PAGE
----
Despite recent accusations that the Rwandan Army committed a possible genocide in the Congo in the 1990s, meetings between Rwandan President Paul Kagame and Congolese President Joseph Kabila are fueling rumors of a new troop deployment there.
The antigenocide group the Enough Project gathered five stories on human rights trends in Africa, from a book review on religious faultlines in Africa to a barge ride down the Congo River.
Guest blogger Jason Stearns says that the Congolese government's rejection of recommendations made in a UN report on the possible genocide makes it less likely that crimes will be adequately addressed.
Guest blogger Lauren Seay says that the leaked UN report on the possible Congo genocide, which implicates the Rwandan government, brings crucial facts to light that could bring justice to the region.
The Rwandan government claims there were flaws in the UN report that implicates it in the possible Congo genocide. Guest blogger Jason Stearns responds.
Guest blogger Jason Stearns offers highlights of the period 1993-1996 from a leaked UN draft report that chronicles mass atrocities in the Congo between 1993 and 2003.
The striking conclusion of a new draft UN report is that violence perpetrated by Rwandan President Paul Kagame's and Congolese President Laurent Kabila's forces against Hutus could constitute 'crimes of genocide.'
Along with Somalia's Al Qaeda-linked Al Shabab militants, many intelligence sources are placing blame for the July 11 Uganda bombings on the ADF-NALU, an armed group based in the mountains of eastern Congo.
The advocates arguing that recent US 'conflict minerals' legislation will help bring peace to eastern Congo are operating on a flawed understanding of the violence and the logic that motivates the fighters.
Some point out that most Africa conflicts are about much more than a mad scramble for minerals. Others say new US legislation against 'conflict minerals' will cramp some countries' economic progress. But here are some reasons why it's a good thing.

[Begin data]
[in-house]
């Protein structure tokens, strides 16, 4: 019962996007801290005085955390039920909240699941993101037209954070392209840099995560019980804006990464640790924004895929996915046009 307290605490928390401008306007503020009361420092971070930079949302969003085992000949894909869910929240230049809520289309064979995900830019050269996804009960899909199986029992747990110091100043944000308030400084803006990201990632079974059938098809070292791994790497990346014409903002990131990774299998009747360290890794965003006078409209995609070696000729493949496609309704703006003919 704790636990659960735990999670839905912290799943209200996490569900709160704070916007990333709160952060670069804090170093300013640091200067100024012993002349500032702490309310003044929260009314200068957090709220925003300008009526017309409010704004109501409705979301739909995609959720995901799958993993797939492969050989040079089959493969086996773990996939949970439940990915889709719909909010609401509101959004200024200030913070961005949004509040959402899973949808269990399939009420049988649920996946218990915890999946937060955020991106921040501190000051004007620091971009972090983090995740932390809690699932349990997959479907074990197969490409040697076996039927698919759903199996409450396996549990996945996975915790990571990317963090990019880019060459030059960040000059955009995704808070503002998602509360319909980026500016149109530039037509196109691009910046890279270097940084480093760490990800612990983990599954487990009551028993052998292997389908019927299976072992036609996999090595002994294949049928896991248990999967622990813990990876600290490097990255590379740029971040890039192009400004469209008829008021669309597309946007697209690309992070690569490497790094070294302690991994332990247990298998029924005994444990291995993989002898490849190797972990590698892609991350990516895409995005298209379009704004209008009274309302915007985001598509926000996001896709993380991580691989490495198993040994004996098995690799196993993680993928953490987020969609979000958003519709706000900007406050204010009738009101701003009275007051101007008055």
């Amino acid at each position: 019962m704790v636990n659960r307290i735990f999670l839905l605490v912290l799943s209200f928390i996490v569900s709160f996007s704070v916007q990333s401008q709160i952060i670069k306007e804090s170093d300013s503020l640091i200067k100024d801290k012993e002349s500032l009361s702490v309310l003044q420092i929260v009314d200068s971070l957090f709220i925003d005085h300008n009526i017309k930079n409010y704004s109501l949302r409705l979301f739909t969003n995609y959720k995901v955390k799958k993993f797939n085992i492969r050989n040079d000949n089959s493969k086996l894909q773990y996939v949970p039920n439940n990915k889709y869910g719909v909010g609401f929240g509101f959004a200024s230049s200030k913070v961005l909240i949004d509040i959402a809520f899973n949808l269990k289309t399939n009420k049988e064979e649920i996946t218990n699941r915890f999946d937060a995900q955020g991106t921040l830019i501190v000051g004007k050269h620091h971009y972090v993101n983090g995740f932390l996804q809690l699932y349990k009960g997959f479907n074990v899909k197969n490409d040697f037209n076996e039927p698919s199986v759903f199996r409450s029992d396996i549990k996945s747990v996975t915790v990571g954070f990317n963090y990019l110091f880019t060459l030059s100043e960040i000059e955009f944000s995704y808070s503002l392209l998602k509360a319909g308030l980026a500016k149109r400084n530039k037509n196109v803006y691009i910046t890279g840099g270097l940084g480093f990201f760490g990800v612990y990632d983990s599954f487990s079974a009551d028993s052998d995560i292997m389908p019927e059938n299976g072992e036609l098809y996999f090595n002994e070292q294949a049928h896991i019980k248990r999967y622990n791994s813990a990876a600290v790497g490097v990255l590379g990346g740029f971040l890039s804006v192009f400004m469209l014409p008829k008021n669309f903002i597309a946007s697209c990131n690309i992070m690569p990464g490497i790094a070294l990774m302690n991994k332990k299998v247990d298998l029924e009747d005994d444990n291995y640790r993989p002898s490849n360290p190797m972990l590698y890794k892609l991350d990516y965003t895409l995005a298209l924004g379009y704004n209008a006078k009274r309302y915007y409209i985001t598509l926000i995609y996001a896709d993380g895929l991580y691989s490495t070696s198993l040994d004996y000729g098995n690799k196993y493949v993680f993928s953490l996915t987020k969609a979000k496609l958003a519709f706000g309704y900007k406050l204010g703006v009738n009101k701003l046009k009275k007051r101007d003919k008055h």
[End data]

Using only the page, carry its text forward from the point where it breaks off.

The vast majority of celebrities who get involved in Africa do little more than bring attention to themselves, but Ben Affleck's Congo initiatives actually hire locals and focus on fitting in, not dictating solutions.
New York Times columnist Nicolas Kristof has come under fire by Africa bloggers for consistently placing Western protagonists in his stories of humanitarian crises. He should go the extra mile to understand the politics, writes guest blogger Jason Stearns.
Congo President Joseph Kabila reportedly gave Belgian Queen Paola diamond-studded jewelry on the occasion of Congo's 50th anniversary celebrations. A bit of a PR catastrophe, says guest blogger Jason Stearns.
A report says legitimizing the mining sector is the best way to stabilize eastern Congo. And a new act in the US Congress would ban imports of conflict minerals – resources that cannot be certified as 'conflict-free.'
Israeli diamond tycoon Dan Gertler, grandson of Israel Diamond Bourse founder Moshe Schnitzer, recently purchased stakes in oil and mining projects in the Congo. It's unclear where the money is going.
Rwandan Tutsi rebels known as the National Congress for the Defence of the People (CNDP) are effectively running portions of eastern Congo, but their numbers may be greatly exaggerated.
The new iGorilla application for iPhone and iPads, launched by the Virunga National Park, allows users to follow the lives of gorilla families in the remote forests of Congo. Most of the $4 charge for the app goes to protect the gorillas.
Human Rights Watch released a report on Sunday that details a massacre of 321 unarmed Congolese by the Uganda-based Lord's Resistance Army last December.
Legal experts say the war crimes trial of Congolese warlord Thomas Lubanga is helping to curtail the practice, though child soldiers continue to fight in a number of conflicts.